Barack Obama’s trip to Kenya and Ethiopia this week marks something of a watershed for Africa. If his predecessors visited at all, they skirted problem hosts in favour of those such as Ghana and Senegal that could lay claim to being democracies. Neither Kenya nor Ethiopia would have made the cut.
The first is run by Uhuru Kenyatta, who was last year indicted by the International Criminal Court (the charges have since been dropped). Ethiopia recently held elections in which the ruling party won 100 per cent of the seats. Their inclusion is an acknowledgment of Africa’s rise on the world stage. Six out of 10 of the world’s fastest growing economies last year were in sub-Saharan Africa — Ethiopia and Kenya among them. Both are also on the frontlines of the struggle with Islamist terrorism that poses a menace in the Horn of Africa.
Mr Obama’s biographical links to Kenya will attract most attention back home. As president, Mr Obama has steered well clear of his father’s country. Even today, Donald Trump, the maverick Republican, peddles his “birtherist” conspiracy of Mr Obama’s foreign origins. Among Kenyans, however, Mr Obama is an uncomplicated superstar. His celebrity status may prove useful in what will doubtless be some awkward exchanges with Mr Kenyatta. There is also the passing irony that Mr Obama’s father was fired from the Kenyan civil service by Jomo Kenyatta, Uhuru’s father, thus triggering a downwards slide from which he did not recover.
Mr Obama’s thorniest challenge will be to convince Nairobi to overhaul its response to al-Shabaab, the Somalia-based terrorist group that has carried out two mass slaughters in Kenya in the past two years. The first in 2013 on the Westgate shopping mall claimed 67 lives. The second atrocity at Garissa University, which took place in April, claimed 147 lives. Nairobi was also the site of one of al-Qaeda’s most brazen attacks, an onslaught that demolished the US embassy in 1998.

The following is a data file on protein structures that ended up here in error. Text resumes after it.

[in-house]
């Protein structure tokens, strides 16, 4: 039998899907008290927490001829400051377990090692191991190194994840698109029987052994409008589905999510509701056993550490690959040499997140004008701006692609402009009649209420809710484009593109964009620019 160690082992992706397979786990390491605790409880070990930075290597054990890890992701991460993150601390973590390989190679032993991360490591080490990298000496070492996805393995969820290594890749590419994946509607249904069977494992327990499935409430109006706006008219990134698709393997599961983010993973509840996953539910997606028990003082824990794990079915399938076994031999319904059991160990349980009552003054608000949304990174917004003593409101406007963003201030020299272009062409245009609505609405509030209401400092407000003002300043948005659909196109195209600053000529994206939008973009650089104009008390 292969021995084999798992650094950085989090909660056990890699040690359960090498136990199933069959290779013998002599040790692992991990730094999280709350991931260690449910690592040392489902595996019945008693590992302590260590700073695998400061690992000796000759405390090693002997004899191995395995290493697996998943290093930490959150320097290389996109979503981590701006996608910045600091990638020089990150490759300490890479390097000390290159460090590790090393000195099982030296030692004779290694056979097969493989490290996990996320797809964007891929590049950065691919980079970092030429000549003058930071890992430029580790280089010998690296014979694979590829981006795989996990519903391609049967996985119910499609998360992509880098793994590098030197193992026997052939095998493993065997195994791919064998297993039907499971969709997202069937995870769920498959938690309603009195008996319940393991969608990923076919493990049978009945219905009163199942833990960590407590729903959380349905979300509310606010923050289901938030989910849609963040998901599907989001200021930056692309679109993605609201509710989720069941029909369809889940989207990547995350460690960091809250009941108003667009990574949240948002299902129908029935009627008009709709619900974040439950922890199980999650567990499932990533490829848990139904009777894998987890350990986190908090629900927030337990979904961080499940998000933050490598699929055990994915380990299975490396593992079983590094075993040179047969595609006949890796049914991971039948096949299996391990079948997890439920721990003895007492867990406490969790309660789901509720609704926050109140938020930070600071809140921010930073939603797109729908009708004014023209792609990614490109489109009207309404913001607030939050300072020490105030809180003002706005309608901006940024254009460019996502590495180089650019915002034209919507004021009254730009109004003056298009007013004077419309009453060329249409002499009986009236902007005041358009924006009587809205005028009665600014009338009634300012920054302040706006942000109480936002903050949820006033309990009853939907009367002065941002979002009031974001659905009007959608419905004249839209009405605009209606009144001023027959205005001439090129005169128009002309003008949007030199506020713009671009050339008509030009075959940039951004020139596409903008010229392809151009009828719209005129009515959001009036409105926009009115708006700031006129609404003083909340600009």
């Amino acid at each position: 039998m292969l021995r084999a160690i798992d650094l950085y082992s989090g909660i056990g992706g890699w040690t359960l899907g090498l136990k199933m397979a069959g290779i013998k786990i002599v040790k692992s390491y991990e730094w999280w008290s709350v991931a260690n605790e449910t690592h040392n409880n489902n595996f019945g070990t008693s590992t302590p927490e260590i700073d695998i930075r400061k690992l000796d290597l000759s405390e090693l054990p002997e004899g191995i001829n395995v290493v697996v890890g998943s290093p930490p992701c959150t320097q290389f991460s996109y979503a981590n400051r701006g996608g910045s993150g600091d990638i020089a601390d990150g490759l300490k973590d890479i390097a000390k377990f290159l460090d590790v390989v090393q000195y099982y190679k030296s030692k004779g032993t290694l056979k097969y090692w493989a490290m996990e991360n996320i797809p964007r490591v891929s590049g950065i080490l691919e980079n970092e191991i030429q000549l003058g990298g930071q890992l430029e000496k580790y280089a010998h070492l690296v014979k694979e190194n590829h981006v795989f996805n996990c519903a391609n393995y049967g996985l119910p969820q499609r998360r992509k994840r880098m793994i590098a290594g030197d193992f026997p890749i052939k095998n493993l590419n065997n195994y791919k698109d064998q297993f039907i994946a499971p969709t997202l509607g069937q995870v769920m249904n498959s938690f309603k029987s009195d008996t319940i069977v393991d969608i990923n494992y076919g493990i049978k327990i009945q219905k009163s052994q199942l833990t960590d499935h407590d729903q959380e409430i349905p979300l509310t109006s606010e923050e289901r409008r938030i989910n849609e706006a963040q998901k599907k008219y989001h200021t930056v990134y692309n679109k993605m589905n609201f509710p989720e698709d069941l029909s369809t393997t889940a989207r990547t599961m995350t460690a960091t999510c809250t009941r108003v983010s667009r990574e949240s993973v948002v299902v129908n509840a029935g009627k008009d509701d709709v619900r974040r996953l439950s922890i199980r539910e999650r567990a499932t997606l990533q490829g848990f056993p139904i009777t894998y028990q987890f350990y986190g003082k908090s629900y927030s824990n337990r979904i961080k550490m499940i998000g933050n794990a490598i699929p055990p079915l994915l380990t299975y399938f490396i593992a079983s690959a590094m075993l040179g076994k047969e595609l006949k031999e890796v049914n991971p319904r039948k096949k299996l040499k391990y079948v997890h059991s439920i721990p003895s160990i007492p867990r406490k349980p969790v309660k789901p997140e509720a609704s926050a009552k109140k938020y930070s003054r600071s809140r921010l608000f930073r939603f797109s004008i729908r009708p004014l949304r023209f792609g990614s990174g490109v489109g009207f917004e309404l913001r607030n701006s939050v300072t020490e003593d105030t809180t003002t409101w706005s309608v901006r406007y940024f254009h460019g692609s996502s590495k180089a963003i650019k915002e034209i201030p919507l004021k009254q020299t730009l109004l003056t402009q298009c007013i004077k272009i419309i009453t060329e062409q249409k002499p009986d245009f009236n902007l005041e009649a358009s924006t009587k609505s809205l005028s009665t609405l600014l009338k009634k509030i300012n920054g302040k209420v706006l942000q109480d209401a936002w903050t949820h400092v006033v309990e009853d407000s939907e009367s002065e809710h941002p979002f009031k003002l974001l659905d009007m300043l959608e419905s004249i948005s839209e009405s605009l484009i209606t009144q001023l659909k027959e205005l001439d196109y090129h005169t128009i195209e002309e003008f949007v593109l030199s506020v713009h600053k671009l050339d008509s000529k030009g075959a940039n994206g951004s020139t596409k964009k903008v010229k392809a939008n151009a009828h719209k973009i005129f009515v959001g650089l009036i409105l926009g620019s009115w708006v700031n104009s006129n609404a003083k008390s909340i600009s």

Mr Kenyatta plans to request more counter-terrorist equipment from the US. But the larger problem is Kenya’s draconian reaction to the atrocities, which is feeding al-Shabaab’s supply of homegrown recruits. The pattern of extra-judicial killings, harassment of Muslim civil rights groups, and mass incarceration must stop. No amount of US surveillance equipment can make up for this.
Yet Mr Obama also needs to walk a fine geopolitical line. At a time when China continues to step up activity in east Africa, the US can ill-afford to adopt a hectoring tone. Both Kenya and Ethiopia have made dramatic strides in the past decade, each now entering the lower range of middle-income economies. China’s willingness to provide billions of dollars free of politicised conditions has weakened the west’s intellectual hold on the development agenda. If the US is to regain the influence it needs, it must become more commercially involved. Mr Obama’s visit coincides with the Global Entrepreneurship Summit in Nairobi. This is a good forum for Mr Obama to proselytise the link between a vibrant civil society and innovation — a topic on which China is largely mute.
Mr Obama’s critics say he lacks a big Africa theme. In contrast, George W Bush provided large aid packages to tackle HIV-Aids and Bill Clinton’s Africa trade initiative eliminated many barriers to the US market. But this is unfair. Mr Obama is dealing with a far more dynamic continent at a time when the US has lost its monopoly on capital and expertise. His task must be to influence Africa’s rising economies through the power of argument.